Some of the factors which influence the determination of GW are; location, historic significance, reputation. For example, if a business is located at a prime place (central business district), resulting in good sales or economies, the value of goodwill will be correspondingly increased/higher than in any other place (outskirts of the city). Also, if a place has historic significance, its goodwill will also be correspondingly higher. The quality and quantity of people who live in the surrounding areas increase the goodwill. Large companies’ presence in the vicinity of a certain property will enhance the value/goodwill of the property. Also, if a company has a good reputation for the quality of its products and other business aspects, the value of its goodwill will be higher. 

Valuation of intangible assets

The valuation procedure is bringing together the legal concept of property and the economic concept of value.

1. Purpose of valuation

A company/business/firm is evaluated for various reasons like accounting, business-related, and real estate purposes like the following: 

  1. For a transaction purpose like mergers and acquisition, demergers, contributions, disposals, transformations, securitization.
  2. For litigation (example: to compute the damages that are awarded in an infringement lawsuit).
  3. For arbitration or such other similar proceedings. 
  4. For bankruptcy (valuation is required by the court to properly dispose of the assets and to pay back creditors).
  5. When there is a change in the equity-like issue of shares, convertible bonds, warrants. 
  6. For internal purposes like financial reporting.

2. Value Concepts

There are 4 main value concepts:

  1. Owner value: It is a proprietor’s view of value and price is determined in negotiated deals 
  2. Market value: this concept is mainly on the assumption that if a comparable property is valued at a particular price then the subject property will be valued at a similar price.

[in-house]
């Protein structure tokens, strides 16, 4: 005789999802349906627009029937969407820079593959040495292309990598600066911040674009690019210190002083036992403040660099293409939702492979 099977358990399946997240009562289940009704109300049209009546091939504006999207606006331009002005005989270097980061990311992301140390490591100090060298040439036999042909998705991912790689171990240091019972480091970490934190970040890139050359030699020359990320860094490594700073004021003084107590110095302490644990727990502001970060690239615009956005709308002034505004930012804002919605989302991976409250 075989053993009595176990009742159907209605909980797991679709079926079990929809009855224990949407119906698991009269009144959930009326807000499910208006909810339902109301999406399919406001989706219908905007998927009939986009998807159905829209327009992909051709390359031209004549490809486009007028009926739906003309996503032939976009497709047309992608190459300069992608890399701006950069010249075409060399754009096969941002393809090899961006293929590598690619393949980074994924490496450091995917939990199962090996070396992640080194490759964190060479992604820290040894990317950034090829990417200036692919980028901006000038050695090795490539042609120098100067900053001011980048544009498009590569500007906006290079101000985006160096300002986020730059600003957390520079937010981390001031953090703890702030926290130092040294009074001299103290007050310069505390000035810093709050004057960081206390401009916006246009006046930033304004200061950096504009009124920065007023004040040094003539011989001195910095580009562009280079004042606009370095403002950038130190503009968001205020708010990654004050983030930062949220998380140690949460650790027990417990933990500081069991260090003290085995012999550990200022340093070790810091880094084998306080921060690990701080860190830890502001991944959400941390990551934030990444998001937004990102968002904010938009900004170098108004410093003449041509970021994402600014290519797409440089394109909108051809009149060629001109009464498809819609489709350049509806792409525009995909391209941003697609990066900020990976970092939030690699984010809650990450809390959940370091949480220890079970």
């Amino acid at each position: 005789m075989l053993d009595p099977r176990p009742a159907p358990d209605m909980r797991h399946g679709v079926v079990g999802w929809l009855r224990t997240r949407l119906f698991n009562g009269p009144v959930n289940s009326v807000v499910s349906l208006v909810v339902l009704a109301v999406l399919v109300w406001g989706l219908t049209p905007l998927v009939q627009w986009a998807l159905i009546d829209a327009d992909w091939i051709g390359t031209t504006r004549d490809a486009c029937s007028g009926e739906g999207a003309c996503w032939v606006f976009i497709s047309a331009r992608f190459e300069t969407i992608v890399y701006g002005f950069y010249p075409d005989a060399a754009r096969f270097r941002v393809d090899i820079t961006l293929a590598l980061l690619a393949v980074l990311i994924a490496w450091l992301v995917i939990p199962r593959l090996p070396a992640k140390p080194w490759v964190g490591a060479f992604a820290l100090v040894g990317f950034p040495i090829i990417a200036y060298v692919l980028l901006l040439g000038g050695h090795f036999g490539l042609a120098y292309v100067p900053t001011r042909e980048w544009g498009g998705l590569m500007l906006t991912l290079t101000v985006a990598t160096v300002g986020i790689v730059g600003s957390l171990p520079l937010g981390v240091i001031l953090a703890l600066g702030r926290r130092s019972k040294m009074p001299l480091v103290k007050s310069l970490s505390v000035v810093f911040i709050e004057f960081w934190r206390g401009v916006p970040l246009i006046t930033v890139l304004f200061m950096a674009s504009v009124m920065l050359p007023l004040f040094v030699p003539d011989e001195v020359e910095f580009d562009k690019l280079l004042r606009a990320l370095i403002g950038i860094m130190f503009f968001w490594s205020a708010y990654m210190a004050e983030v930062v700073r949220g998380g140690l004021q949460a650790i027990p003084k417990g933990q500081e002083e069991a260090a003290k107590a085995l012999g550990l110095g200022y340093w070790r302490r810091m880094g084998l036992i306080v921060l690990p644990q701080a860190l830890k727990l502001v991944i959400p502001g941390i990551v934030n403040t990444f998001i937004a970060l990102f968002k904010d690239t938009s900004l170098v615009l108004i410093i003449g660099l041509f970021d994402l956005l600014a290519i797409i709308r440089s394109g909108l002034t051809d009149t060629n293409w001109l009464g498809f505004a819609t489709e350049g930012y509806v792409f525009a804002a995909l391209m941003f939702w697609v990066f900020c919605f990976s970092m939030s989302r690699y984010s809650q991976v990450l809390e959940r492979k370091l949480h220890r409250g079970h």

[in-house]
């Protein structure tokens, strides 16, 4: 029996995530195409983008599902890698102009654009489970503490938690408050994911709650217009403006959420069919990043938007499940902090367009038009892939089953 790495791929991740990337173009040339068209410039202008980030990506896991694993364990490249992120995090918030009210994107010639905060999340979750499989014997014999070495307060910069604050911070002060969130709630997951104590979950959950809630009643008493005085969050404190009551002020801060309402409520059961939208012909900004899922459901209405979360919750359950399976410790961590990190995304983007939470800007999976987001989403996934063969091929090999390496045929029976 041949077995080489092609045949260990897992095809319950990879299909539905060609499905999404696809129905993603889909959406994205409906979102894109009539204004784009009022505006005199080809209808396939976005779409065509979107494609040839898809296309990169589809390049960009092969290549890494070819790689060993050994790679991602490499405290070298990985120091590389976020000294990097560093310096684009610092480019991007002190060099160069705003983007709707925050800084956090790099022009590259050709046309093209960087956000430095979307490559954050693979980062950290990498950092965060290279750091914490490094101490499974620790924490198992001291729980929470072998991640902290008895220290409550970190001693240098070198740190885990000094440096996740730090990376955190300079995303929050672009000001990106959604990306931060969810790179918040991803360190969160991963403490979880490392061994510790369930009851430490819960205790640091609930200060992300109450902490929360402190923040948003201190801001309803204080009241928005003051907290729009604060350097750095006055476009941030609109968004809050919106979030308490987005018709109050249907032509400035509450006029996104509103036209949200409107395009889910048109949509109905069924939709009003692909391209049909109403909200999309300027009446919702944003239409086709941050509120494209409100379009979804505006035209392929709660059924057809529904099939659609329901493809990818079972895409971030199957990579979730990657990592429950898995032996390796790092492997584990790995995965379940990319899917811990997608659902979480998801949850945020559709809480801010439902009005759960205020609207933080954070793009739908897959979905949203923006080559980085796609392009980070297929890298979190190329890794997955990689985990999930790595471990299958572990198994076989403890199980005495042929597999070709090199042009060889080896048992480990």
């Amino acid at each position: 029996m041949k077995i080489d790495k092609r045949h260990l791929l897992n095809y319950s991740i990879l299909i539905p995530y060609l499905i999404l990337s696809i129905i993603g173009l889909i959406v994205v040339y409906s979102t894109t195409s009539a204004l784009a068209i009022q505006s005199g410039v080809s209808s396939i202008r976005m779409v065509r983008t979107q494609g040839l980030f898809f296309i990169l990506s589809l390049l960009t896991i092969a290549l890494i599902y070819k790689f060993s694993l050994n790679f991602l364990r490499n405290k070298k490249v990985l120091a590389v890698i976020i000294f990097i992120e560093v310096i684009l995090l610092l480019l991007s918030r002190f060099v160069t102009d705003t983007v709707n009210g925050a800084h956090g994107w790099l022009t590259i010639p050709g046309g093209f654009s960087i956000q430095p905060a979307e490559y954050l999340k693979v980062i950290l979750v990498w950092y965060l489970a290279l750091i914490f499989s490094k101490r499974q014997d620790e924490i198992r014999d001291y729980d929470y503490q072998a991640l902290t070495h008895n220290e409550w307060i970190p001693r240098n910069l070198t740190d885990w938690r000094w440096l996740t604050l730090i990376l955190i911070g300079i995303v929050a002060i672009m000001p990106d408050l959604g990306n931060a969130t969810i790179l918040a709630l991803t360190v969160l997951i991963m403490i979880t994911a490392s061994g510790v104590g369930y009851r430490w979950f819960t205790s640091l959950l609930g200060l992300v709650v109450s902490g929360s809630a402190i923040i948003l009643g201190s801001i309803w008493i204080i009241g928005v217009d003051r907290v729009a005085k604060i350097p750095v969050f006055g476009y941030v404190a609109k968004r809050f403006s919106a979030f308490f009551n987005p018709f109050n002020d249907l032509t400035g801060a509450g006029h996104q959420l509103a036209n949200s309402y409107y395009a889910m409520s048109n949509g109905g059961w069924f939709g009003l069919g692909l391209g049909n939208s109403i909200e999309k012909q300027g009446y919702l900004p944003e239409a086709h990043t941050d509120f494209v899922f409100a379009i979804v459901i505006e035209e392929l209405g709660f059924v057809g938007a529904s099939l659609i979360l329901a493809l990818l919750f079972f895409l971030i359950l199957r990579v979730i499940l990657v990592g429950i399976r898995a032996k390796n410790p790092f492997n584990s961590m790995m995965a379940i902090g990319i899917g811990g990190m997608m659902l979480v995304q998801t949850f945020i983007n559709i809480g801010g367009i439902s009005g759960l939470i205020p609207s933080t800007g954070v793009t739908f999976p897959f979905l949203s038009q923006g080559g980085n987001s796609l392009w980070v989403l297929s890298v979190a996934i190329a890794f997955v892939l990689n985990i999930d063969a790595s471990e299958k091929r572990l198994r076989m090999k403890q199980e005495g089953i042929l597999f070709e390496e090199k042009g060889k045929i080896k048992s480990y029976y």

3. Tax value:  includes investment value, liquidation value, and going concern value.
  4. Fair value: this concept is to be equitable to all parties. A transaction between vendor and purchaser is brought together in a legally binding manner and is not in an open market. 

3. Methods for the valuation of intangibles

Acceptable methods of the valuation of identifiable intangible assets and intellectual property fall into three broad categories:

  • Market based

It is difficult to determine the market value of an IP as they are generally not developed to be sold and those sold are tiny parts of large transactions wherein all details are kept confidential. The other factors which limit the usefulness of market based valuation are different negotiating skills, graphs of economy, and special purchases.

  • Cost based

This method evaluates the cost to create or the cost to replace, but it ignores the maintenance of IP and the changes due to the time value of money (One rupee in your pocket today is worth more than one rupee next year or the year after).

  • Based on estimates of past and future economic benefits

This valuation method can be described in 4 parts:

  1. Capitalisation of historic profits: The value of IPR is arrived at by multiplying the maintainable historic profitability of the asset by a multiple that has been assessed after scoring the relative strength of the IPR.  For example, a multiple is arrived at after assessing a particular brand with factors such as leadership, stability, market share, internationality, trend of profitability, marketing and advertising support, and protection. The shortcomings of this method are that it does not factor in the future.